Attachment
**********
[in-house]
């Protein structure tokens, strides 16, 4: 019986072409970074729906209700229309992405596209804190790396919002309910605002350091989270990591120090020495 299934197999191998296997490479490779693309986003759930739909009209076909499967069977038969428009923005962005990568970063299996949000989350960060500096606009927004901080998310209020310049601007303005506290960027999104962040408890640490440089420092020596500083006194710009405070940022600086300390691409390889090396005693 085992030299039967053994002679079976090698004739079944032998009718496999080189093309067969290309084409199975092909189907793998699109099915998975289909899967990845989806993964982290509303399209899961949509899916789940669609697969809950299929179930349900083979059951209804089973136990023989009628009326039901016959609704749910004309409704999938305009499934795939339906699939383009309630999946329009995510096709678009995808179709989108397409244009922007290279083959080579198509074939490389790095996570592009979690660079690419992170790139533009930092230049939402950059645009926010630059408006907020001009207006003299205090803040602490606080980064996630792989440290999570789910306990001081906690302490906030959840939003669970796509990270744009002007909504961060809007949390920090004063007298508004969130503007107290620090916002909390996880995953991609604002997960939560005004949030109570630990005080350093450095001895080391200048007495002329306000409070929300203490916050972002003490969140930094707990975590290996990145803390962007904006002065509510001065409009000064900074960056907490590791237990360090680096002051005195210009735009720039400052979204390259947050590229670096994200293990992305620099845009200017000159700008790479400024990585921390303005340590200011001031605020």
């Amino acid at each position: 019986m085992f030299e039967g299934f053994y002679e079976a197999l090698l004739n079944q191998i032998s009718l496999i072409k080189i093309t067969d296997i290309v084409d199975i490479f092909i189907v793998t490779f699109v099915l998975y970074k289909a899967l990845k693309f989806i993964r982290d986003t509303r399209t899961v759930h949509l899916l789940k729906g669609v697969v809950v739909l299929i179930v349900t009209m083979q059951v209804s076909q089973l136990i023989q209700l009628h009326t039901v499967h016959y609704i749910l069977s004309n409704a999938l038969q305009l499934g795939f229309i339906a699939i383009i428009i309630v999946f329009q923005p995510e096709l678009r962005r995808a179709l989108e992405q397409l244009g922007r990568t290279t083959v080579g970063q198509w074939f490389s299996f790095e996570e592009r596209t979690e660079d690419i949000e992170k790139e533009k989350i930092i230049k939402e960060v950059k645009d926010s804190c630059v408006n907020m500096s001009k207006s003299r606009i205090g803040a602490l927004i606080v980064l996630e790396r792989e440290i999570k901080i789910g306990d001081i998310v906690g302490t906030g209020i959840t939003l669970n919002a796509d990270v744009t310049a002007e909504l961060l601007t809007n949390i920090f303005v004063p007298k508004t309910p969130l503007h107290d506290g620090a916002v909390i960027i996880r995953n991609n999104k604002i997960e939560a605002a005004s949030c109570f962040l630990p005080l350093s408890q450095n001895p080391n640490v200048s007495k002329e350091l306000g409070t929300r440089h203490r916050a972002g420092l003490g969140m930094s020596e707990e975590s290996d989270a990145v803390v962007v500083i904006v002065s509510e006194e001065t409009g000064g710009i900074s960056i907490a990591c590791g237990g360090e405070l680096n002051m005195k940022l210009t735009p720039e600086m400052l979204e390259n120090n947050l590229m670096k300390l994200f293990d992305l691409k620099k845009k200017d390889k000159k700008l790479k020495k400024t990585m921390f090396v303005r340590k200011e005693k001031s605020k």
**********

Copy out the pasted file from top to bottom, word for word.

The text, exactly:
[in-house]
């Protein structure tokens, strides 16, 4: 019986072409970074729906209700229309992405596209804190790396919002309910605002350091989270990591120090020495 299934197999191998296997490479490779693309986003759930739909009209076909499967069977038969428009923005962005990568970063299996949000989350960060500096606009927004901080998310209020310049601007303005506290960027999104962040408890640490440089420092020596500083006194710009405070940022600086300390691409390889090396005693 085992030299039967053994002679079976090698004739079944032998009718496999080189093309067969290309084409199975092909189907793998699109099915998975289909899967990845989806993964982290509303399209899961949509899916789940669609697969809950299929179930349900083979059951209804089973136990023989009628009326039901016959609704749910004309409704999938305009499934795939339906699939383009309630999946329009995510096709678009995808179709989108397409244009922007290279083959080579198509074939490389790095996570592009979690660079690419992170790139533009930092230049939402950059645009926010630059408006907020001009207006003299205090803040602490606080980064996630792989440290999570789910306990001081906690302490906030959840939003669970796509990270744009002007909504961060809007949390920090004063007298508004969130503007107290620090916002909390996880995953991609604002997960939560005004949030109570630990005080350093450095001895080391200048007495002329306000409070929300203490916050972002003490969140930094707990975590290996990145803390962007904006002065509510001065409009000064900074960056907490590791237990360090680096002051005195210009735009720039400052979204390259947050590229670096994200293990992305620099845009200017000159700008790479400024990585921390303005340590200011001031605020």
């Amino acid at each position: 019986m085992f030299e039967g299934f053994y002679e079976a197999l090698l004739n079944q191998i032998s009718l496999i072409k080189i093309t067969d296997i290309v084409d199975i490479f092909i189907v793998t490779f699109v099915l998975y970074k289909a899967l990845k693309f989806i993964r982290d986003t509303r399209t899961v759930h949509l899916l789940k729906g669609v697969v809950v739909l299929i179930v349900t009209m083979q059951v209804s076909q089973l136990i023989q209700l009628h009326t039901v499967h016959y609704i749910l069977s004309n409704a999938l038969q305009l499934g795939f229309i339906a699939i383009i428009i309630v999946f329009q923005p995510e096709l678009r962005r995808a179709l989108e992405q397409l244009g922007r990568t290279t083959v080579g970063q198509w074939f490389s299996f790095e996570e592009r596209t979690e660079d690419i949000e992170k790139e533009k989350i930092i230049k939402e960060v950059k645009d926010s804190c630059v408006n907020m500096s001009k207006s003299r606009i205090g803040a602490l927004i606080v980064l996630e790396r792989e440290i999570k901080i789910g306990d001081i998310v906690g302490t906030g209020i959840t939003l669970n919002a796509d990270v744009t310049a002007e909504l961060l601007t809007n949390i920090f303005v004063p007298k508004t309910p969130l503007h107290d506290g620090a916002v909390i960027i996880r995953n991609n999104k604002i997960e939560a605002a005004s949030c109570f962040l630990p005080l350093s408890q450095n001895p080391n640490v200048s007495k002329e350091l306000g409070t929300r440089h203490r916050a972002g420092l003490g969140m930094s020596e707990e975590s290996d989270a990145v803390v962007v500083i904006v002065s509510e006194e001065t409009g000064g710009i900074s960056i907490a990591c590791g237990g360090e405070l680096n002051m005195k940022l210009t735009p720039e600086m400052l979204e390259n120090n947050l590229m670096k300390l994200f293990d992305l691409k620099k845009k200017d390889k000159k700008l790479k020495k400024t990585m921390f090396v303005r340590k200011e005693k001031s605020k």